Center for American Progress

The FDA’s Decisions on Mifepristone Have Advanced the Safety of Medication Abortion

The FDA’s Decisions on Mifepristone Have Advanced the Safety of Medication Abortion

The U.S. Supreme Court is preparing to hear Alliance for Hippocratic Medicine v. Food and Drug Administration, an unprecedented case on medication abortion that threatens to roll back years of scientific progress by undermining FDA decisions that have repeatedly affirmed and enhanced the safety of mifepristone.

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A “combipack” of mifepristone and misoprostol pills is seen at a pharmacy.
A “combipack” of mifepristone and misoprostol pills are seen at a pharmacy. (Getty/NurPhoto/Soumyabrata Roy)

On March 26, 2024, the U.S. Supreme Court will hear oral arguments in Alliance for Hippocratic Medicine v. Food and Drug Administration (FDA), a case that poses a direct threat to the safety, availability, and use of mifepristone in the United States. Mifepristone is part of a two-step regimen approved for medication abortion, which is now the most common form of abortion care in the United States.

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In Alliance, the Supreme Court will review the FDA’s decisions regarding how mifepristone is labeled and distributed, including restrictions on mifepristone that the FDA lifted in previous years after rigorous reviews and research finding that the drug is safe and effective. The case calls into question the FDA’s integrity as a regulatory body and could undermine its authority and purpose as an institution designed to protect public health and safety. This is despite the fact that the FDA undergoes an extensive and stringent review process for all drugs and has reevaluated the safety of mifepristone at least four times in response to new research—each time concluding that it is safe. The FDA, not the judiciary, is tasked with determining the safety of drugs, as it has the expertise to do so. It’s critical that drug approvals be based on science and safety, not politics.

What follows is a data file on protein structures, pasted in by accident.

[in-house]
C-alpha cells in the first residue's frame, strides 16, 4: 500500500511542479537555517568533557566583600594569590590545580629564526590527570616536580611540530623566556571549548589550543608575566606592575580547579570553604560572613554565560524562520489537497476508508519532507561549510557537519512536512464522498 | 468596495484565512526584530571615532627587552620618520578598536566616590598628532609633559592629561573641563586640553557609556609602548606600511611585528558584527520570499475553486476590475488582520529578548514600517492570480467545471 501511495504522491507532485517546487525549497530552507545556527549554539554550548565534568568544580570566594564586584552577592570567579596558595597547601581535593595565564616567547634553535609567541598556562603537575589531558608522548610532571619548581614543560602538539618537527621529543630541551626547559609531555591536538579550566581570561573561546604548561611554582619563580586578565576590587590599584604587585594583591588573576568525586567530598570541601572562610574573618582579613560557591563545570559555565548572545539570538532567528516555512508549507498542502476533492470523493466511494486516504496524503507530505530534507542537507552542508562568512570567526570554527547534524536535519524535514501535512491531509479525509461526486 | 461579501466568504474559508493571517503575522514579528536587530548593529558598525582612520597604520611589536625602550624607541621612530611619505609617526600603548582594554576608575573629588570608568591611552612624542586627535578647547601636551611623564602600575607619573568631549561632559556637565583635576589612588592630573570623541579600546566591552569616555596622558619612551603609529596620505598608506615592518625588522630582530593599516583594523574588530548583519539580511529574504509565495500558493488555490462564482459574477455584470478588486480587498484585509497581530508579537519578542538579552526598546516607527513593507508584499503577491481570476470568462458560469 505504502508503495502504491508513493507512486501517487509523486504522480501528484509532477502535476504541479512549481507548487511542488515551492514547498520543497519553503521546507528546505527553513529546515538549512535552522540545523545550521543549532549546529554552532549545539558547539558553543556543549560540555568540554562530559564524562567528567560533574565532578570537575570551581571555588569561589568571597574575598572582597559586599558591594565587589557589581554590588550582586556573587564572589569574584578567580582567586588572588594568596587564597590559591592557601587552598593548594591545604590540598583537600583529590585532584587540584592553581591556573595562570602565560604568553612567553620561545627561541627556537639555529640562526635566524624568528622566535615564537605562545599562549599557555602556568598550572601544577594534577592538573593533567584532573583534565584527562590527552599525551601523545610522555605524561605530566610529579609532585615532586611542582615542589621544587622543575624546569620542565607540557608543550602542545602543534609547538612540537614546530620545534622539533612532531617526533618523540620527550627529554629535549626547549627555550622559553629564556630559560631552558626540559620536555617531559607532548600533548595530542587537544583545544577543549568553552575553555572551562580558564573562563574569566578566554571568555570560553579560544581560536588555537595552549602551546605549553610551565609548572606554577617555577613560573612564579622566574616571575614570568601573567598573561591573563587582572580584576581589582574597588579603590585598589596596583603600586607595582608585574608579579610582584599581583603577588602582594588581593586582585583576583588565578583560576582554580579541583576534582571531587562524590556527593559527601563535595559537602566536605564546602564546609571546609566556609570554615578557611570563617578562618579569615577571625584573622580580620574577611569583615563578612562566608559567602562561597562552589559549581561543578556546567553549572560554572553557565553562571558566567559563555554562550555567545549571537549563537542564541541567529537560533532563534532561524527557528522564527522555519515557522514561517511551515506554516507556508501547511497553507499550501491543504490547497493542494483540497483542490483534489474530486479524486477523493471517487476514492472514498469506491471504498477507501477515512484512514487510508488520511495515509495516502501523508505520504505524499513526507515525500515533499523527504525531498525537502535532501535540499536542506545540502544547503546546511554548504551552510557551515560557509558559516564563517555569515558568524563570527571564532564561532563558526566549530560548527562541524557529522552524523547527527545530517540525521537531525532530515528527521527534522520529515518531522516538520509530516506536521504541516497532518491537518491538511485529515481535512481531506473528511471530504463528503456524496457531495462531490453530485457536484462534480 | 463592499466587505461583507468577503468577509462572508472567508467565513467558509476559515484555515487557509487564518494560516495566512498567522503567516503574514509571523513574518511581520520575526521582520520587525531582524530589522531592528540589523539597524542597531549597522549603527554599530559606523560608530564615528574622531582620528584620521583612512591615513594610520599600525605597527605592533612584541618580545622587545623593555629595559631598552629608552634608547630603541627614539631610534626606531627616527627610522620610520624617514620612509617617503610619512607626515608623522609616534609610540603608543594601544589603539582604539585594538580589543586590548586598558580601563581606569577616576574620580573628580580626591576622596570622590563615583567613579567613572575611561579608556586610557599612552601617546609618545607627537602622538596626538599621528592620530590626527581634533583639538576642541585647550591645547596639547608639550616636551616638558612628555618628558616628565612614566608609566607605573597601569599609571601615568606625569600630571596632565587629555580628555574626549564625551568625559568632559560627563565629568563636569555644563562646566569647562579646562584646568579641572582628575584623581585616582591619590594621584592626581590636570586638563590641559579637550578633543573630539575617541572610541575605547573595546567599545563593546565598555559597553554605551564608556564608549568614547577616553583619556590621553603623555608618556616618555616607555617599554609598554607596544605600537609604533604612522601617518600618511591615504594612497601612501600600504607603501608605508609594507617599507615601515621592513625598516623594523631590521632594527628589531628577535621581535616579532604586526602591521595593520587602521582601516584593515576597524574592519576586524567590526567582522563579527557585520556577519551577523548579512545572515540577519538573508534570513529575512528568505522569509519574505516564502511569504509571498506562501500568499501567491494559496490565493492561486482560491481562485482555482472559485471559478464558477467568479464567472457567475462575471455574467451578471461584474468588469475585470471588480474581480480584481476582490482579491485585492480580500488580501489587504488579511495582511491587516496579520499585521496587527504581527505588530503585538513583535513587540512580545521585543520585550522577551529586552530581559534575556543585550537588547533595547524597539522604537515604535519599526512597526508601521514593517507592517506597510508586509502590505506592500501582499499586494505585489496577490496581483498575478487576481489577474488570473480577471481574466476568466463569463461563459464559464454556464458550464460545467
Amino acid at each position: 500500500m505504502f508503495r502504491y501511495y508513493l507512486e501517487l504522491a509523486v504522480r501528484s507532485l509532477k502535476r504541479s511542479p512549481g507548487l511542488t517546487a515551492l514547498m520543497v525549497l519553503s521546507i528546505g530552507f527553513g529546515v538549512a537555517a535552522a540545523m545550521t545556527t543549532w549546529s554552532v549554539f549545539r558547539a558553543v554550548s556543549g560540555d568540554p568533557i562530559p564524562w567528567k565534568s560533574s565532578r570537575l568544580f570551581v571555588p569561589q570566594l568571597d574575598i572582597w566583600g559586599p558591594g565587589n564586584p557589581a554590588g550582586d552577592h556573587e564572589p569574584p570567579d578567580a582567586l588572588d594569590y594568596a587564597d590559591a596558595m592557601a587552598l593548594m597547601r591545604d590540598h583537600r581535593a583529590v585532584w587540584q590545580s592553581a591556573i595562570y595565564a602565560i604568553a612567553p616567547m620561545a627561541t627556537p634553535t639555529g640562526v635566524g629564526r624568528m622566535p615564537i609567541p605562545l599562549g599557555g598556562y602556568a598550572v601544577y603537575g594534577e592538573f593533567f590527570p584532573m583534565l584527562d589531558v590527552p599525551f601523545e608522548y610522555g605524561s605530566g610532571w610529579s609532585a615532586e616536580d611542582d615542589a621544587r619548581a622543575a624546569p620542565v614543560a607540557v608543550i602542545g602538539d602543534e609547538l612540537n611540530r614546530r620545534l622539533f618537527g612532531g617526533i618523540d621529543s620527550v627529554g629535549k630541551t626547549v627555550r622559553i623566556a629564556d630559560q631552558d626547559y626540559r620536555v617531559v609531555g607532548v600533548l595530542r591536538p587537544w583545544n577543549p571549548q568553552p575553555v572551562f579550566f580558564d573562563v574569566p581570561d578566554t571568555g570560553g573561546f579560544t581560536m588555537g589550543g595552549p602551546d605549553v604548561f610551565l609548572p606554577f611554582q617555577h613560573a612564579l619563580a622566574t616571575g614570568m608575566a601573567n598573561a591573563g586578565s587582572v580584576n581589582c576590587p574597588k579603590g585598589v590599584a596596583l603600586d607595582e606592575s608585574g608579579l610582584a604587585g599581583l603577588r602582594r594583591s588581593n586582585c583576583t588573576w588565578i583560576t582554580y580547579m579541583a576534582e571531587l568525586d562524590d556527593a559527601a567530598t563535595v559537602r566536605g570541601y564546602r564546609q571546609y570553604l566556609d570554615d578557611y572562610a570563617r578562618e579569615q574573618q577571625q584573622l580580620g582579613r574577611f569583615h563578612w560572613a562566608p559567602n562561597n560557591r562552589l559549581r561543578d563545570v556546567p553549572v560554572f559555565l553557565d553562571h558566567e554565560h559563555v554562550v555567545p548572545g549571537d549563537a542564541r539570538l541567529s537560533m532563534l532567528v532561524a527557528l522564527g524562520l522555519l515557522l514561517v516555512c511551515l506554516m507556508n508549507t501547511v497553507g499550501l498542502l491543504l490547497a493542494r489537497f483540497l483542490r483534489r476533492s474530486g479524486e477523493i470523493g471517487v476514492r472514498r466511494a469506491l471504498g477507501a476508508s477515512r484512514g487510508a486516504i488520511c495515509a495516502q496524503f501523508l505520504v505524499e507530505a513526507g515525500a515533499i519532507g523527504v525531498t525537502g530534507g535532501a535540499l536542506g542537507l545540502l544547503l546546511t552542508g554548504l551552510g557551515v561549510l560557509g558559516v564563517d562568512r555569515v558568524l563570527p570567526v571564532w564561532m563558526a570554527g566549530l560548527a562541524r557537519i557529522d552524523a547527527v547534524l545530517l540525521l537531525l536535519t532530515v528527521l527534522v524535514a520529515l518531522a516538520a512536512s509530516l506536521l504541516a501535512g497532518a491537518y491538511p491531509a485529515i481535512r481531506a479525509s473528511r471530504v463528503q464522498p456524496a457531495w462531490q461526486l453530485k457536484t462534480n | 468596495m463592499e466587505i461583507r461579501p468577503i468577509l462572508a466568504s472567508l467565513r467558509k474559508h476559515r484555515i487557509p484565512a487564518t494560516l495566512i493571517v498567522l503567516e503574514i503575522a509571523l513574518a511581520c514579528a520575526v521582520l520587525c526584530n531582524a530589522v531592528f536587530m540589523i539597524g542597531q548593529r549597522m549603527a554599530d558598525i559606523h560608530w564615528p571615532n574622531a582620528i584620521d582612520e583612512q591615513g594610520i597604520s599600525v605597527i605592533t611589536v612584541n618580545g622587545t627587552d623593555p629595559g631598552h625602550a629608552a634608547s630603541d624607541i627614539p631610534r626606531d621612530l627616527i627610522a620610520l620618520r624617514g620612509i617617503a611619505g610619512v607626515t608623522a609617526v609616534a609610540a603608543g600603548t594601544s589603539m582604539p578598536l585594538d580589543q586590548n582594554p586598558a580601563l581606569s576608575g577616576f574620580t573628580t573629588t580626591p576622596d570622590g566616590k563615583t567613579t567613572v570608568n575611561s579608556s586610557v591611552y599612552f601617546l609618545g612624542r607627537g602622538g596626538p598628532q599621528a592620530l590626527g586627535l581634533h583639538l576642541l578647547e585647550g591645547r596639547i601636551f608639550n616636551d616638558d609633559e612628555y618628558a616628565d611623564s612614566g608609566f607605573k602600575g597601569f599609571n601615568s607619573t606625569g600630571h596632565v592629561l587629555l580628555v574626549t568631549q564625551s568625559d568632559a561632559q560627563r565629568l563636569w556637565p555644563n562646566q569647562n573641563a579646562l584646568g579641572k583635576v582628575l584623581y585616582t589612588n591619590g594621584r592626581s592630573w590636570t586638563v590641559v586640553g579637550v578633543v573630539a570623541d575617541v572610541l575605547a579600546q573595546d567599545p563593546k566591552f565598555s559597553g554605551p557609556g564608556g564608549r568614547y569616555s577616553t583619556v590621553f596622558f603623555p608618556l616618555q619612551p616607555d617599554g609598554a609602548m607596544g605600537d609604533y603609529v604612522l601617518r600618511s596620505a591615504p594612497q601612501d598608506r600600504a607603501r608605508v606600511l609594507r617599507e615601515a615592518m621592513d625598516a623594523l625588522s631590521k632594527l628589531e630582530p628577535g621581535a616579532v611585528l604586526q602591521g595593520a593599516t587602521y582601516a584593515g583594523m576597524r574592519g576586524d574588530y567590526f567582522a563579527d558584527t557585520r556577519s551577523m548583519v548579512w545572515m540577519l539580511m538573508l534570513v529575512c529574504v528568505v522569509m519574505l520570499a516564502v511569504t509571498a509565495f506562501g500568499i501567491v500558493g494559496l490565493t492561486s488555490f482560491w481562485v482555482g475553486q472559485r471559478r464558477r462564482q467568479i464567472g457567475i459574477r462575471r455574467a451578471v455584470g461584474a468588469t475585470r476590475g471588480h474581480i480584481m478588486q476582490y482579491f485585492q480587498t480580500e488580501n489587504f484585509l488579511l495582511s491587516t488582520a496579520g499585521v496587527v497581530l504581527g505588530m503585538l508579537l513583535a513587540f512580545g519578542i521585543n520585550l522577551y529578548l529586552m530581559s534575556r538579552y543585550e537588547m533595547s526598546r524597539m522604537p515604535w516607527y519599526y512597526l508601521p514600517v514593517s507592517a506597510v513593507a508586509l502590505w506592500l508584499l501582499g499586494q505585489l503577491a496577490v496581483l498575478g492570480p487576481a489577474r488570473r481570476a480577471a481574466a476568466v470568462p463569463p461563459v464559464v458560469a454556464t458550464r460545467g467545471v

Mifepristone is safe and effective

Mifepristone is the first medicine in a two-step regimen for early abortion care. It works by blocking the hormone progesterone, which is needed for a pregnancy to continue. Mifepristone is used in combination with misoprostol, which is taken to stimulate the emptying of the uterus.

Notably, this regimen accounts for more than half of all abortions in the United States and has a long record of safety and effectiveness, with more than 100 studies affirming its safety in the past 30 years. Research shows that less than 1 percent of patients experience serious side effects when using mifepristone and that mifepristone has fewer serious risks than penicillin or Viagra. Moreover, medication abortion with mifepristone gives women and anyone who can become pregnant the option to have privacy and control over their reproductive decisions and bodily autonomy from their preferred space and under the guidance of a health care provider.